Last updated on February 12th, 2019 at 12:18 pm
- Country of origin: United States of America
- Average weight: 5 – 11 pounds (3.9 – 5.0 kg)
- Size: Medium
- Lifespan: 5 to 8 years but can live up to 10 years.
- Similar breeds – Californian and New Zealand rabbits
- Purpose: Meat, show (amateur showers), fur or a pet.
History and origin
Cinnamon rabbits were an unintentional creation of two siblings, Fred and Belle Houseman of Missoula Montana during the Easter season of 1962 by crossing a New Zealand Buck with a Chinchilla doe. Being a believer of purebred rabbits alone, their father allowed them only to keep a single crossbred buck.
On Joining 4-H group, Fred and Belle Houseman were given two does, a Californian and Checkered Giant and they mated each of them with the crossbreed they had. The results were two russet colored bunnies in the Checkered Giant doe litter (a buck and doe) and one in the Californian doe.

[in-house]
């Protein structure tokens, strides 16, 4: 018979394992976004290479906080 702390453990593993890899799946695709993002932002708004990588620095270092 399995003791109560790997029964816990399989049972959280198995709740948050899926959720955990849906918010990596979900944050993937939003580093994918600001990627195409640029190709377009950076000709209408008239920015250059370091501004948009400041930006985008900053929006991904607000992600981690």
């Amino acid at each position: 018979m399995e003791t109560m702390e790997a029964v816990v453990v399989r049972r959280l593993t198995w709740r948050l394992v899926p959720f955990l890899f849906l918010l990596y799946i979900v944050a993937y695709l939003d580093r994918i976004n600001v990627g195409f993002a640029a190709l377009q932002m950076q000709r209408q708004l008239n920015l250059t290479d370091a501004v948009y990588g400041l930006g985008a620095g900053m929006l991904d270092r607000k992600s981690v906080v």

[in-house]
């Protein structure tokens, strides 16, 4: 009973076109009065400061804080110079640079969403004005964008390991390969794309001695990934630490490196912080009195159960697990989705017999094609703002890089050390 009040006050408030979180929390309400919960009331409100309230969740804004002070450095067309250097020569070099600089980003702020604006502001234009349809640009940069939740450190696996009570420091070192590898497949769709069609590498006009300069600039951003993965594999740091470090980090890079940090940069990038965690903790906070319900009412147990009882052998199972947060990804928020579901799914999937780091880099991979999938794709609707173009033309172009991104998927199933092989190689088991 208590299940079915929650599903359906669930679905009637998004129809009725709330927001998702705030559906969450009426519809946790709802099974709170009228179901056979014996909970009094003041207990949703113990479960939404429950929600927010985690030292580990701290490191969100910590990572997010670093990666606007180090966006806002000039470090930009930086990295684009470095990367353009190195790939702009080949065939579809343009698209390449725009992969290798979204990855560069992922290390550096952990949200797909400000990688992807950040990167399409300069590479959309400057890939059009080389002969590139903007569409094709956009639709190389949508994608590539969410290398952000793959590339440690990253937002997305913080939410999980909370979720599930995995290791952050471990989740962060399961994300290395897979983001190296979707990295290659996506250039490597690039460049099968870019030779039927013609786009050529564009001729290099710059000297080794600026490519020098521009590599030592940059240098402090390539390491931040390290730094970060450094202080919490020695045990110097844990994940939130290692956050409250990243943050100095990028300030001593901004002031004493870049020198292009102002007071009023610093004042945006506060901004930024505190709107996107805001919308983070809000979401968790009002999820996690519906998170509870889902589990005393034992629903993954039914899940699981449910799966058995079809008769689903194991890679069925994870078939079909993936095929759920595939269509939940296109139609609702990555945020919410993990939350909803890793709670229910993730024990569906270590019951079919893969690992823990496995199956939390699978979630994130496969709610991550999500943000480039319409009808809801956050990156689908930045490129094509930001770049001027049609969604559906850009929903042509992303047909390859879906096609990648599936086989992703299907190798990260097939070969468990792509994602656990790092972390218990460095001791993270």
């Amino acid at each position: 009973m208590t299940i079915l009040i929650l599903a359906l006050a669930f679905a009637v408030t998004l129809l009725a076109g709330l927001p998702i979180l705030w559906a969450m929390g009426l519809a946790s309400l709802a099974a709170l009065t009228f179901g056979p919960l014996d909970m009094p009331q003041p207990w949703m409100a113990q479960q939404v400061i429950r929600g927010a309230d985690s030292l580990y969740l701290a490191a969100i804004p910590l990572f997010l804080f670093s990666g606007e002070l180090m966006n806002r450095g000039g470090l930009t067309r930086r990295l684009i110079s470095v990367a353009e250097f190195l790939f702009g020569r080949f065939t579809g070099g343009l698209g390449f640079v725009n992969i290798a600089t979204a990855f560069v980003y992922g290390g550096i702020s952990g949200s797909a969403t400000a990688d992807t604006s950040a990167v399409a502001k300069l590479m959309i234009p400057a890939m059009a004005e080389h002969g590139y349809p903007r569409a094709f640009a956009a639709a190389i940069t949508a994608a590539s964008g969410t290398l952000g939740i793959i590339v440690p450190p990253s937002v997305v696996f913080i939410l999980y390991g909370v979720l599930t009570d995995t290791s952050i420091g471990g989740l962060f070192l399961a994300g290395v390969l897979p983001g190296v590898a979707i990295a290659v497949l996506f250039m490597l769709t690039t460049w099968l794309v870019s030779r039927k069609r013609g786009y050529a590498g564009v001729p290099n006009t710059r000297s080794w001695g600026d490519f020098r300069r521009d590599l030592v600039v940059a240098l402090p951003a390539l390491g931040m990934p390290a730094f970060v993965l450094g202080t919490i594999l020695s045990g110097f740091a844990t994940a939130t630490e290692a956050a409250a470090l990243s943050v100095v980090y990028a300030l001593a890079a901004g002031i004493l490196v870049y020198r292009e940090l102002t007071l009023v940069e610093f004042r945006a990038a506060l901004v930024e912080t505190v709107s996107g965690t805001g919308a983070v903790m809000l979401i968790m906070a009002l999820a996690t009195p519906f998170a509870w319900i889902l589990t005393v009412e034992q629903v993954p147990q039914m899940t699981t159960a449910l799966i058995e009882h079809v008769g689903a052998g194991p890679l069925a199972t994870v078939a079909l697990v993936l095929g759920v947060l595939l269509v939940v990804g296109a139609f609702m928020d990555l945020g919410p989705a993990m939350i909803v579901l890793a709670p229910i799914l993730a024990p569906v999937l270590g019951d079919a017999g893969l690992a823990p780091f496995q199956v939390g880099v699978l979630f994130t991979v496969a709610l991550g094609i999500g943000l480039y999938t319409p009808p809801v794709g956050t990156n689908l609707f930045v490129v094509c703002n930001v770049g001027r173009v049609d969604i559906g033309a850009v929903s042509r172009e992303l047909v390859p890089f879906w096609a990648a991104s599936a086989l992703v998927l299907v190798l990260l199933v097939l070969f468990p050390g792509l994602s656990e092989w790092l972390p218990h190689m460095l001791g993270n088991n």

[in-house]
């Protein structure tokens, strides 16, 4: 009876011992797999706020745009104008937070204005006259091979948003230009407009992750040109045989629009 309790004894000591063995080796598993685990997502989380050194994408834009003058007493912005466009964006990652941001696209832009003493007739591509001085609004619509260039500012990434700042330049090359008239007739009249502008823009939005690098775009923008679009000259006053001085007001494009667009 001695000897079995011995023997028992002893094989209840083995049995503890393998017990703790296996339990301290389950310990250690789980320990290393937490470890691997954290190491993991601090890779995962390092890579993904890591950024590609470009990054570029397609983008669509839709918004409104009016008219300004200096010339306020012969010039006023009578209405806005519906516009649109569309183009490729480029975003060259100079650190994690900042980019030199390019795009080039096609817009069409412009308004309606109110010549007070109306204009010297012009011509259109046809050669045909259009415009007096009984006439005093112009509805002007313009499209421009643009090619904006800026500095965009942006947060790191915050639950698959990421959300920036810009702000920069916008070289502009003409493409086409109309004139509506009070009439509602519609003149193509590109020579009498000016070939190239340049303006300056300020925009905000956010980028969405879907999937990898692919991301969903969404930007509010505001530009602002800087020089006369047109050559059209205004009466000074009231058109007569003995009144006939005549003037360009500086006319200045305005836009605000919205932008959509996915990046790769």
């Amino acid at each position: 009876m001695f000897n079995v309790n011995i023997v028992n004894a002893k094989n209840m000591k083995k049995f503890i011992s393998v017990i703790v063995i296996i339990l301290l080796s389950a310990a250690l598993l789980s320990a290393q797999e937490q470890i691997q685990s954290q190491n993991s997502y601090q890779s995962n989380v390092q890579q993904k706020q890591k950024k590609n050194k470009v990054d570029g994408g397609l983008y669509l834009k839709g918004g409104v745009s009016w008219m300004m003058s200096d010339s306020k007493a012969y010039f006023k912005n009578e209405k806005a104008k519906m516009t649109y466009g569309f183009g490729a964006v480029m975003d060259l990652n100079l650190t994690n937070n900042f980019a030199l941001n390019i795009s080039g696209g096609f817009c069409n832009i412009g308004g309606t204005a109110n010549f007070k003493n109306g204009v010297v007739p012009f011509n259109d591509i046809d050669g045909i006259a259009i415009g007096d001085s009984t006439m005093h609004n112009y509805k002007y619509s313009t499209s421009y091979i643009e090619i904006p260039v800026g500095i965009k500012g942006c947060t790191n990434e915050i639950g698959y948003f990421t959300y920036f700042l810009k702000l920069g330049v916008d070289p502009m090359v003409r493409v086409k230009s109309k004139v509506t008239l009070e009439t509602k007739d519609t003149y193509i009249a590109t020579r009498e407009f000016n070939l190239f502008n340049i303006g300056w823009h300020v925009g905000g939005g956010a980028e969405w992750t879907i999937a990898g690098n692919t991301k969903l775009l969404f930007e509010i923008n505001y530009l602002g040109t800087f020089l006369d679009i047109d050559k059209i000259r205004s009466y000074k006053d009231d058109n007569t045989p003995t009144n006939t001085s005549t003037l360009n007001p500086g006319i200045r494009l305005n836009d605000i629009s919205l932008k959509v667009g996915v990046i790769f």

Later, the two siblings mated the russet colored doe and buck they had gotten from the Checkered Giant litter, and 70% of the resultant offspring had this new auburn shaded coat which they named Cinnamon.
Later in 1972, after a few hurdles, the Cinnamon bunny breed was approved by ARBA. However, it the British Rabbit Council (BRC) does not recognize it.
Appearance, size and body type
The Cinnamon rabbit has a commercial body type of medium length and weighs between 8.5 to 11 lbs (3.9 to 5.0 kg). Does are slightly bigger than bucks, i.e., 9-11 pounds and 8.5-10.5 pounds respectively.
These bunnies have erect ears, a head proportional to its body and their hip broader and more profound than its shoulder.
In shows, the ARBA awards 58 points for its body type that must be medium sized, well filled with flesh and it must have smooth bones (these points go to the body, head, eyes, ears, tail, feet, and legs).
The coating quality is given 11 points, and another 11 points go to its markings and varying color shades. Fur is given 15 points while its general condition takes the last five points.